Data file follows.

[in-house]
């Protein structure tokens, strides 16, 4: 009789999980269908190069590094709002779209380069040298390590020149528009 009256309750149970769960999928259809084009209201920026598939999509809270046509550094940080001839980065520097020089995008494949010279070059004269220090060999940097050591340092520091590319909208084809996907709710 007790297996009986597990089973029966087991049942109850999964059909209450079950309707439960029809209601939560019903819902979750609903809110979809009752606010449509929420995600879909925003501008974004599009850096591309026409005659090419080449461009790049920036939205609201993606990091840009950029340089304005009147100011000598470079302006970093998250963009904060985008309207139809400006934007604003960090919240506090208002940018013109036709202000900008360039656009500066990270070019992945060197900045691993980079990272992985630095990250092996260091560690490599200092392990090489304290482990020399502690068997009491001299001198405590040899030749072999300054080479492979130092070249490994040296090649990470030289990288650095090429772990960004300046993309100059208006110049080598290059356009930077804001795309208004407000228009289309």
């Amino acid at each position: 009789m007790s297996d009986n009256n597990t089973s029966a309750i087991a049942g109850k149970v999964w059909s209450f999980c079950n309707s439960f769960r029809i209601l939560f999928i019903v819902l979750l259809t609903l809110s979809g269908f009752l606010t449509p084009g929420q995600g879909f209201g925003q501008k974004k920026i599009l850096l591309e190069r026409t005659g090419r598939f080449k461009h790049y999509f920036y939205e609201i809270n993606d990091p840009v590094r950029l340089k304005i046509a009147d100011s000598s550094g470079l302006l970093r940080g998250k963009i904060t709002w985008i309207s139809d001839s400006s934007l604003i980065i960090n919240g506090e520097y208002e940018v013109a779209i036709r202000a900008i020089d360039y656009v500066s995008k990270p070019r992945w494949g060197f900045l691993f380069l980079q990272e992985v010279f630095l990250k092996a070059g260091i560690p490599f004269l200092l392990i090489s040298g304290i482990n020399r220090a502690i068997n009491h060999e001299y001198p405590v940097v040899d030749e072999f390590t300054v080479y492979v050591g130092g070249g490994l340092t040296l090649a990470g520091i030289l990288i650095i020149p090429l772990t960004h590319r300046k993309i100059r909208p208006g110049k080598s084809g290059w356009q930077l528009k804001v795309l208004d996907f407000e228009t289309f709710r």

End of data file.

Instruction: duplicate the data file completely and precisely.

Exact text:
[in-house]
């Protein structure tokens, strides 16, 4: 009789999980269908190069590094709002779209380069040298390590020149528009 009256309750149970769960999928259809084009209201920026598939999509809270046509550094940080001839980065520097020089995008494949010279070059004269220090060999940097050591340092520091590319909208084809996907709710 007790297996009986597990089973029966087991049942109850999964059909209450079950309707439960029809209601939560019903819902979750609903809110979809009752606010449509929420995600879909925003501008974004599009850096591309026409005659090419080449461009790049920036939205609201993606990091840009950029340089304005009147100011000598470079302006970093998250963009904060985008309207139809400006934007604003960090919240506090208002940018013109036709202000900008360039656009500066990270070019992945060197900045691993980079990272992985630095990250092996260091560690490599200092392990090489304290482990020399502690068997009491001299001198405590040899030749072999300054080479492979130092070249490994040296090649990470030289990288650095090429772990960004300046993309100059208006110049080598290059356009930077804001795309208004407000228009289309």
């Amino acid at each position: 009789m007790s297996d009986n009256n597990t089973s029966a309750i087991a049942g109850k149970v999964w059909s209450f999980c079950n309707s439960f769960r029809i209601l939560f999928i019903v819902l979750l259809t609903l809110s979809g269908f009752l606010t449509p084009g929420q995600g879909f209201g925003q501008k974004k920026i599009l850096l591309e190069r026409t005659g090419r598939f080449k461009h790049y999509f920036y939205e609201i809270n993606d990091p840009v590094r950029l340089k304005i046509a009147d100011s000598s550094g470079l302006l970093r940080g998250k963009i904060t709002w985008i309207s139809d001839s400006s934007l604003i980065i960090n919240g506090e520097y208002e940018v013109a779209i036709r202000a900008i020089d360039y656009v500066s995008k990270p070019r992945w494949g060197f900045l691993f380069l980079q990272e992985v010279f630095l990250k092996a070059g260091i560690p490599f004269l200092l392990i090489s040298g304290i482990n020399r220090a502690i068997n009491h060999e001299y001198p405590v940097v040899d030749e072999f390590t300054v080479y492979v050591g130092g070249g490994l340092t040296l090649a990470g520091i030289l990288i650095i020149p090429l772990t960004h590319r300046k993309i100059r909208p208006g110049k080598s084809g290059w356009q930077l528009k804001v795309l208004d996907f407000e228009t289309f709710r």